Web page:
5 Risks of Alcohol Use During Pregnancy

When a pregnant woman drinks alcohol, the alcohol passes through the umbilical cord to the developing fetus. A number of serious health effects can result from this. Health care experts think that no amount of alcohol can be considered “safe” to drink during pregnancy and recommend avoiding alcohol while trying to become pregnant, while pregnant, while breast feeding, and even for those women who are sexually active and do not use contraception.

Fetal Alcohol Syndrome

Consuming large amounts of alcohol is the cause of fetal alcohol syndrome (FAS). FAS is the collective name for physical and mental birth defects. Although the exact set of symptoms varies from baby to baby, these abnormalities can include delays in growth, developmental delays, skull and face malformations, learning disabilities, and behavioral problems.

Alcohol affects different women differently

According to WebMD, women have different levels of the enzyme that breaks down alcohol in their bodies. For women whose bodies break down alcohol quickly, drinking a small to moderate amount of alcohol is less risky than for those women for whom alcohol remains in their bodies for a long time. Since each pregnant woman is unlikely to know whether her body breaks down slowly or quickly, it’s difficult for medical professionals to say that any amount of alcohol is safe to consume during pregnancy.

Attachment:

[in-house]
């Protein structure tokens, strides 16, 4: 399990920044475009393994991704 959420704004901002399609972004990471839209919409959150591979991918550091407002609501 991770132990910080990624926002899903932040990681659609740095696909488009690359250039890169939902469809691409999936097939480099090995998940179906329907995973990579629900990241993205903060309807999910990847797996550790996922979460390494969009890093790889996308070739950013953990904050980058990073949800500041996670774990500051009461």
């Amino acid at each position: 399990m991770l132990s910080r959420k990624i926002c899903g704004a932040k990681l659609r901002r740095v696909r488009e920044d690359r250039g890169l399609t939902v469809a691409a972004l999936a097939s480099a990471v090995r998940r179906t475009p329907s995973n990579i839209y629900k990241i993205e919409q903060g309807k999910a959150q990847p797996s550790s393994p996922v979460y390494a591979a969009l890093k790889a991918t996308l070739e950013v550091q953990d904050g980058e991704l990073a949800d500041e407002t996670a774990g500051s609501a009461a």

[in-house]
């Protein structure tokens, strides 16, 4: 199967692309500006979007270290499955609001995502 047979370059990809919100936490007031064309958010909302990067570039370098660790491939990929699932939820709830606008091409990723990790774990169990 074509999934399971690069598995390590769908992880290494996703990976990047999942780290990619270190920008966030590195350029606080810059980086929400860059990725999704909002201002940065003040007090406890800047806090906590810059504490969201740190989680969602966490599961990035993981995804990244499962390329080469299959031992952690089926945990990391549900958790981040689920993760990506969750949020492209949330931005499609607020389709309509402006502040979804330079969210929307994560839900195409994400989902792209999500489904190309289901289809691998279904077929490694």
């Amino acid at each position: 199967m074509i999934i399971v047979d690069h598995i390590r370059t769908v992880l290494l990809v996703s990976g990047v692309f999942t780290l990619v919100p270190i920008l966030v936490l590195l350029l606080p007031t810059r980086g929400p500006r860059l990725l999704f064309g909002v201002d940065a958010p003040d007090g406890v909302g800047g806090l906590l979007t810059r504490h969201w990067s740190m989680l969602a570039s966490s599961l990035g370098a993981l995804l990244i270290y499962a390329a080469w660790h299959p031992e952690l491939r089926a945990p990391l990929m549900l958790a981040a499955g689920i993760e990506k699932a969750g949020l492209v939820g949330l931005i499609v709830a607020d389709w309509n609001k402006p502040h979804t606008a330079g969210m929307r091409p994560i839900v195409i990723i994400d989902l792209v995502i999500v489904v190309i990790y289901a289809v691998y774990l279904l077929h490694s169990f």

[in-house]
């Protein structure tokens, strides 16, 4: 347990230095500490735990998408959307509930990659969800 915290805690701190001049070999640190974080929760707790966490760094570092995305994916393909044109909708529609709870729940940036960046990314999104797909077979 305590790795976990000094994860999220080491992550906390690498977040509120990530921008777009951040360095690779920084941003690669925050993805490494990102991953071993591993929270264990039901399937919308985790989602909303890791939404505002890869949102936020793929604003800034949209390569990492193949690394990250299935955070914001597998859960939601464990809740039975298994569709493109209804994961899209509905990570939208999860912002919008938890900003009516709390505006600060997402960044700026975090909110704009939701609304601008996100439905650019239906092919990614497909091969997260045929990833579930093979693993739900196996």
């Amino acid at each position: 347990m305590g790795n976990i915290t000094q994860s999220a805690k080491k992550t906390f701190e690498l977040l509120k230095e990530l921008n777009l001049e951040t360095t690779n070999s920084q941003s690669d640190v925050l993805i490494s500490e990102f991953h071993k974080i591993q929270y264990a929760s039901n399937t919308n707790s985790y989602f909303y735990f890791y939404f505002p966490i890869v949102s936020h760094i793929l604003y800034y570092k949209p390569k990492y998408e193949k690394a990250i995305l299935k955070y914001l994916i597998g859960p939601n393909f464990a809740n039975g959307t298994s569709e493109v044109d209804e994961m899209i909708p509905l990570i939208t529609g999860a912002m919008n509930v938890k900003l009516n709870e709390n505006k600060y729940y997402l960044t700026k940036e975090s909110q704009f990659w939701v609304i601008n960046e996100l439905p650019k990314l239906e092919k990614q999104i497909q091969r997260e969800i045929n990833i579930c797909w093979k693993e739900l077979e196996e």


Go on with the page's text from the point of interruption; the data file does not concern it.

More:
Premature birth

A healthy pregnancy should go up to 37 weeks at minimum. Drinking alcohol puts a woman at risk for premature birth, which can put a baby at risk for serious health problems both at birth and later in the child’s life.

Miscarriage and stillbirth

Drinking alcohol places a pregnant woman at a higher risk for having a miscarriage before the 20th week of pregnancy or a stillborn child after the 20th week of pregnancy.

Alcohol can affect a baby’s mental health

According to one study, girls whose mothers drank alcohol during pregnancy are at a higher risk for developing a mental health disorder than girls whose mothers did not drink alcohol.


If you were in the habit of drinking alcohol before you became pregnant, there are a number of things you can do to develop alternative habits while pregnant:

  • Plan to drink non-alcoholic drinks like sparkling waters and fruit juices in situations where you would normally drink alcoholic drinks.
  • Get rid of the alcohol in your home, and stay away from places where you’ll be tempted to drink alcohol.
  • Let your friends and family members know you choose not to drink while pregnant so they can support you.
  • If needed, talk to your healthcare provider about treatment programs for problem alcohol use.


Talk to an attorney if you end up receiving a DUI. A competent attorney can make sure you know your legal rights.